New York, New York

Ray Sachs

Legend
Sep 21, 2010
Not too far from Philly
you should be able to figure it out...
Spend as little time as necessary for the touristy stuff.
But take time to:
1. Walk the high line early in the morning and around sunset.
2. Rent a bicycle as Manhattan has become bike friendly and this a great way to get around and see a lot.

..............

10. B&H and Adorama are worth a visit, though visits to these gear and gadget candy stores can get pretty costly.
11. And of course, a boat ride and visits to the Central Park (great on a bicycle) are a must do when in Manhattan.
Agree with almost all of these recommendations and will add.

1. I stayed near the High Line when I spent a month there so I sort of took it for granted as just part of Chelsea and the Meatpacking area, but it really is wonderful. And stop at the Chelsea Market when you're down around 16th or 17th.

2. You can actually join the "City Bike" program on a short term basis and just pick bikes up in one part of town and drop them off in any other part of town without having to worry about looking after or returning a rental to the same place. It's an enormously successful program that's been in place for less than a year. Great for locals and tourists alike. During peak commute times you might actually have to stand in line to wait for a bike to come in - that's how successful it's been - but most times of most days you won't have any trouble finding a bike at a zillion spots all over the city.

10. B&H is a must. Even if you're not all that into cameras, it's just such an amazing organizational feat and runs so incredibly efficiently that it's worth just buying some little doo-dad and following it through the process from display to checkout. And if you spend some time with one of the sales folks looking at camera models and buy one of those, so much the better. I think I'd stop into B&H on every visit even if I didn't care about photography. You could skip Adorama - they've got a great web presence, but in person its just another of several good NYC camera shops with good inventory. Nothing terribly special about the experience. If you need something and they have it, go for it, but as a tourist experience, there's nothing all that special about it - 17th St Photo is just a few blocks away and also very nice, Photo Village is a few more blocks up, and there used to be a Calumet nearby too (not sure about it's current status given the bankruptcy). All are good shops and it's nice to have them in such a compressed area. But B&H is worth an hour or two just based on what an amazing operation they run.

11. Central Park can't be stressed enough. It's the most amazing piece of highly URBAN open space I've ever seen anywhere. On a nice day in the Spring or Autumn, Central Park is a place you can easily spend the whole day. You'll feel like you're in the city because the skyline is obvious from everywhere and there will always be people around. But it's an incredible respite from the urban intensity of the rest of the city.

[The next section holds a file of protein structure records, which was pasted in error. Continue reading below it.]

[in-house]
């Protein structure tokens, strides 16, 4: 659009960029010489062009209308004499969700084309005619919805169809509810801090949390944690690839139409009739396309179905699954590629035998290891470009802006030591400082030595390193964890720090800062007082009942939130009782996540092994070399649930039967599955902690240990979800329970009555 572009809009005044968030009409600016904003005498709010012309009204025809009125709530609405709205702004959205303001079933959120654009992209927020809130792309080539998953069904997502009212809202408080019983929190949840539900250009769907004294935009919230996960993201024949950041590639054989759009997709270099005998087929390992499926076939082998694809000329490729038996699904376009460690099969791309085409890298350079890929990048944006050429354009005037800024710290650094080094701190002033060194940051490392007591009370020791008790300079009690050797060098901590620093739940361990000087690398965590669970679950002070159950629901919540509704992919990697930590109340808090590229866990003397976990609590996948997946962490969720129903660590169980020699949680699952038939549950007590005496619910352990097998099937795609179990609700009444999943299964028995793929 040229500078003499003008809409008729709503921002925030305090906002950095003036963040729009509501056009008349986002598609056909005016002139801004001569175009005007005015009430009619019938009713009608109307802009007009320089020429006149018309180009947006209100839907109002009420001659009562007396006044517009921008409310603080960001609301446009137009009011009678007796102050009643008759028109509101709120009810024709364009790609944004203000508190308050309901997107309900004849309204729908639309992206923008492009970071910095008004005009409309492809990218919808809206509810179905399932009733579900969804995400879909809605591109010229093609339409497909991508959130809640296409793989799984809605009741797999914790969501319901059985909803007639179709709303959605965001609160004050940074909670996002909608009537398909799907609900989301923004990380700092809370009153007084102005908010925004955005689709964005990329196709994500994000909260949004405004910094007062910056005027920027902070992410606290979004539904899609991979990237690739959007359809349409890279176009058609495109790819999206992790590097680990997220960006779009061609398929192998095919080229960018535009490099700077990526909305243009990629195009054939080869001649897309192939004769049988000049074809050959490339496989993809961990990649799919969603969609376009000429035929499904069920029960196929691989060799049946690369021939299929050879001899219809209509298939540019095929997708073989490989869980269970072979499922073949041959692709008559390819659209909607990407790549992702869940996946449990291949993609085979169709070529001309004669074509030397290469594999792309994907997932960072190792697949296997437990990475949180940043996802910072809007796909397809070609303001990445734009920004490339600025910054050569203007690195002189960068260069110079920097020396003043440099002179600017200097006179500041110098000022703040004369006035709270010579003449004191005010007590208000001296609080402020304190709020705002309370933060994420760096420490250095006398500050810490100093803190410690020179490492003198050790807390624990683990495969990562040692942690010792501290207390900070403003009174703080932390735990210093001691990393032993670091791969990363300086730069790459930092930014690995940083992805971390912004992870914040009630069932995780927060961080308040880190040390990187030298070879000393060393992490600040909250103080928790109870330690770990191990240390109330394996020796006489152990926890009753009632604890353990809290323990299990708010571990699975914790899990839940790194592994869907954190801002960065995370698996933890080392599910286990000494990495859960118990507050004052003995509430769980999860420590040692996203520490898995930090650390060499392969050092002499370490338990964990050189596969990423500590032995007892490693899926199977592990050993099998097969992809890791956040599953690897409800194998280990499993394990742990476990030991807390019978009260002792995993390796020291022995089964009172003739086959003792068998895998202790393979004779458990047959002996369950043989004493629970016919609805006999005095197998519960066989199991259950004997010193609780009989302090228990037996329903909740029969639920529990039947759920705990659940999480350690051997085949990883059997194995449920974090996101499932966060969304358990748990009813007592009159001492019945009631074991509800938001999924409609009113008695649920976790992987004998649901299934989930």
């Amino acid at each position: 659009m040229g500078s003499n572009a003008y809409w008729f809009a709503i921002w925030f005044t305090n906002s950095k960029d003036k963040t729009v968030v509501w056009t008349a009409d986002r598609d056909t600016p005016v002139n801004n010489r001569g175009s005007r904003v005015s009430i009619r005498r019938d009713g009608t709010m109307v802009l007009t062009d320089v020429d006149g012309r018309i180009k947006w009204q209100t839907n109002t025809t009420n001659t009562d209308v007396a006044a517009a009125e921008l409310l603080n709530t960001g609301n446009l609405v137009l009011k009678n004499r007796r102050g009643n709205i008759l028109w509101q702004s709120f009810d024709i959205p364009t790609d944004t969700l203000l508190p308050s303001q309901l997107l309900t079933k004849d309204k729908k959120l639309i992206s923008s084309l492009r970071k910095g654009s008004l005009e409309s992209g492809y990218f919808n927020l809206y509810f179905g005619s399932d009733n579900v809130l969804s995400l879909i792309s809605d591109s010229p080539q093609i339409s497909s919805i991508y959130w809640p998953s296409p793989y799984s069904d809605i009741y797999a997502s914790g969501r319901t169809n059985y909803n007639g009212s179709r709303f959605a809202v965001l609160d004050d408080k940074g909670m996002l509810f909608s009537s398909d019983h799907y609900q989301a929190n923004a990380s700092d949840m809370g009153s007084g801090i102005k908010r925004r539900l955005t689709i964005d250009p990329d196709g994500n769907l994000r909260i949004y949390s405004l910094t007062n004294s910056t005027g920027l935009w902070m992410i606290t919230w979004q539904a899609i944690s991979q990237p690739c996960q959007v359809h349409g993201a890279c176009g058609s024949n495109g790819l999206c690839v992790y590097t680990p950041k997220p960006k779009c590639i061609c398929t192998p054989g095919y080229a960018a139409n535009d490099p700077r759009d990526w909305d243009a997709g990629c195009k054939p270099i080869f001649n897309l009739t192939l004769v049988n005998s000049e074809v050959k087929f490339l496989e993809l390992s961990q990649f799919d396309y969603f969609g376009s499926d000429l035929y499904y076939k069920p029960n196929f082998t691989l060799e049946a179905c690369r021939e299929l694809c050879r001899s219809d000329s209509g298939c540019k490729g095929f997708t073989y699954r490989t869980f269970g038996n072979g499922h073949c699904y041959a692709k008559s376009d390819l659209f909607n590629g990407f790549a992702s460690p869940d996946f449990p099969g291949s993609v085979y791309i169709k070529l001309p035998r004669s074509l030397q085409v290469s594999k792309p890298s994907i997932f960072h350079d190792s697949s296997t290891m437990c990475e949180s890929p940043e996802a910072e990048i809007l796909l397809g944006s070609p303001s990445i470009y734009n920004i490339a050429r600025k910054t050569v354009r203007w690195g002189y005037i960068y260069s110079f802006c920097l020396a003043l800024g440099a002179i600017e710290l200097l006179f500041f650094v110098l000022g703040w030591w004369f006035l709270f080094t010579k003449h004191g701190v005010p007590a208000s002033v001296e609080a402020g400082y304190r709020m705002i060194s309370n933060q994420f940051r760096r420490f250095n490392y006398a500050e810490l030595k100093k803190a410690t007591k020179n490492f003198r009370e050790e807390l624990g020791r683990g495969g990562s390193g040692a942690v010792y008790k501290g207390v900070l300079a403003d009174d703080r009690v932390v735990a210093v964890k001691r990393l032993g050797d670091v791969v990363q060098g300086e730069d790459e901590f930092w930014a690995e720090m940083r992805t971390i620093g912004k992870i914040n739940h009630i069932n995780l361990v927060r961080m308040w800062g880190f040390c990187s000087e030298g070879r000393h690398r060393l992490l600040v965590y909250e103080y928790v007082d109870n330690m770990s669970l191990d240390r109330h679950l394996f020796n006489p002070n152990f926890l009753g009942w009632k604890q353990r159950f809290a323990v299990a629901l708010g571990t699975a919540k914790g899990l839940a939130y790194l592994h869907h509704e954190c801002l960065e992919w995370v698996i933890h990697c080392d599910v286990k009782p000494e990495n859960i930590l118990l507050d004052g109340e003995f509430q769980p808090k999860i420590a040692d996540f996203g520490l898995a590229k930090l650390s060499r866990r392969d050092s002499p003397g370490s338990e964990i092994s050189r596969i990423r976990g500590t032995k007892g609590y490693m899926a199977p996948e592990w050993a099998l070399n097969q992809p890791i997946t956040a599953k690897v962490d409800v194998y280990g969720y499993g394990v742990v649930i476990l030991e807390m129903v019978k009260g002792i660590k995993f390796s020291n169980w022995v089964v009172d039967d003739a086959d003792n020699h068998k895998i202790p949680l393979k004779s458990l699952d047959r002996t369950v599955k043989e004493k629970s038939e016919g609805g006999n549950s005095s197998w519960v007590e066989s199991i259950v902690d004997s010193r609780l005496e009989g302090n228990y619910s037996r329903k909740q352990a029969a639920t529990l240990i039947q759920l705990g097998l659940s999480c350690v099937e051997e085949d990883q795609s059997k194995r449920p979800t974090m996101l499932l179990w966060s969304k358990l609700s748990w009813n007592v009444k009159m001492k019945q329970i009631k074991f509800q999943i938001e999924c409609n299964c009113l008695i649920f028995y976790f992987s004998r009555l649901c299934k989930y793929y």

One other thing I'd add is even if you're middle aged and tend to go to bed pretty early most nights, stay up REALLY late at least once or twice just to experience a city that never really shuts down. I was last there in October with some old friends and there's just something about sitting outdoors in an Eastern European restaurant of some sort (actually, I think it may have been Ukrainian) in the East Village and slurping matzoh ball soup at 2 in the morning. With TONS of people walking by the whole time. It's simply the most alive city I've ever been too. Sometimes a bit overwhelmingly, but if you pick your spots, not really.

I'm going back for a few days in May and I'm already looking forward to it with a slight ache...

-Ray
 

KillRamsey

Hall of Famer
Jun 20, 2012
Hood River, OR
Kyle
Spend as little time as necessary for the touristy stuff.
But take time to:
1. Walk the high line early in the morning and around sunset.
2. Rent a bicycle as Manhattan has become bike friendly and this a great way to get around and see a lot.
3. Walk or bike across the brooklyn bridge an back.
I don't know you, but I like you.

These were going to be my suggestions as well. The High Line is a must, for my 2 cents. It's free, it's gorgeous, the views are fantastic, it's generally not THAT crowded...
 

Ray Sachs

Legend
Sep 21, 2010
Not too far from Philly
you should be able to figure it out...
One more thought Karen...

If you're hankering for a day of street shooting, you could do a LOT worse than basically walking most of Broadway from about Canal Street up to about Lincoln Center. Try to get a nice day, take a couple of small detours and catch Washington Square Park down at around 4th Street and Bryant Park up at about 41st, but otherwise just stay around Broadway all the way up. You'll get a taste of Soho, Noho, the Village, mid-town (technically you'll hit Chelsea too, but not the part of Chelsea that FEELS like Chelsea), Times Square and the Theater District, Columbus Square, etc. You'll go through both Union Square (amazing on a weekend when all of the vendors are out), Madison Square and the Flatiron, you'll touch the corner of Central Park. It's not a short walk but it's not that long either and you'll probably take some breaks along the way. But the environment changes a LOT as you pass through the different parts of the city, and Broadway always seems to have a bunch of people out almost everywhere.